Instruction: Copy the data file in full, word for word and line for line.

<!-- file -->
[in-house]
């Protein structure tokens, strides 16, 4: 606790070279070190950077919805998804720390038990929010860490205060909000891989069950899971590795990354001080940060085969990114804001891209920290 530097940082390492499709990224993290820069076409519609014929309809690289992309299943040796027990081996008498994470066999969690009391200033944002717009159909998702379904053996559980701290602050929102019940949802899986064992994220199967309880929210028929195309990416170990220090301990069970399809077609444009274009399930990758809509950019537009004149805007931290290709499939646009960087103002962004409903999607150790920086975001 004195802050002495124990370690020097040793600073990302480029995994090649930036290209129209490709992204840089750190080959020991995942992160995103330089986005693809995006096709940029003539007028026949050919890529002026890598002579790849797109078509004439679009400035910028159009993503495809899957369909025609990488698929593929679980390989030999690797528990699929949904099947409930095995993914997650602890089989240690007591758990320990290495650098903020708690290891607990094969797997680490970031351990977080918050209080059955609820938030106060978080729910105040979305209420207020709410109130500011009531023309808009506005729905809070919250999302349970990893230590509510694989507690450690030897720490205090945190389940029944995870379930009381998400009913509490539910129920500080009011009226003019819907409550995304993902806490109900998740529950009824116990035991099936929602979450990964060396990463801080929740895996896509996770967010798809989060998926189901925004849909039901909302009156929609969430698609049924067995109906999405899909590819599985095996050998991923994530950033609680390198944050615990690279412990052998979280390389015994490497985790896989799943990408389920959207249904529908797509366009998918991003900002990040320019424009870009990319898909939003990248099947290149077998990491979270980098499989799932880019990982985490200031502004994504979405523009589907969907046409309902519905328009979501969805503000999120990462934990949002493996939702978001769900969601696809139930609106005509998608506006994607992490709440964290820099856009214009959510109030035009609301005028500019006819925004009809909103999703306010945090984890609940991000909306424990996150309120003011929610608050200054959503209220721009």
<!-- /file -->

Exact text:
[in-house]
């Protein structure tokens, strides 16, 4: 606790070279070190950077919805998804720390038990929010860490205060909000891989069950899971590795990354001080940060085969990114804001891209920290 530097940082390492499709990224993290820069076409519609014929309809690289992309299943040796027990081996008498994470066999969690009391200033944002717009159909998702379904053996559980701290602050929102019940949802899986064992994220199967309880929210028929195309990416170990220090301990069970399809077609444009274009399930990758809509950019537009004149805007931290290709499939646009960087103002962004409903999607150790920086975001 004195802050002495124990370690020097040793600073990302480029995994090649930036290209129209490709992204840089750190080959020991995942992160995103330089986005693809995006096709940029003539007028026949050919890529002026890598002579790849797109078509004439679009400035910028159009993503495809899957369909025609990488698929593929679980390989030999690797528990699929949904099947409930095995993914997650602890089989240690007591758990320990290495650098903020708690290891607990094969797997680490970031351990977080918050209080059955609820938030106060978080729910105040979305209420207020709410109130500011009531023309808009506005729905809070919250999302349970990893230590509510694989507690450690030897720490205090945190389940029944995870379930009381998400009913509490539910129920500080009011009226003019819907409550995304993902806490109900998740529950009824116990035991099936929602979450990964060396990463801080929740895996896509996770967010798809989060998926189901925004849909039901909302009156929609969430698609049924067995109906999405899909590819599985095996050998991923994530950033609680390198944050615990690279412990052998979280390389015994490497985790896989799943990408389920959207249904529908797509366009998918991003900002990040320019424009870009990319898909939003990248099947290149077998990491979270980098499989799932880019990982985490200031502004994504979405523009589907969907046409309902519905328009979501969805503000999120990462934990949002493996939702978001769900969601696809139930609106005509998608506006994607992490709440964290820099856009214009959510109030035009609301005028500019006819925004009809909103999703306010945090984890609940991000909306424990996150309120003011929610608050200054959503209220721009």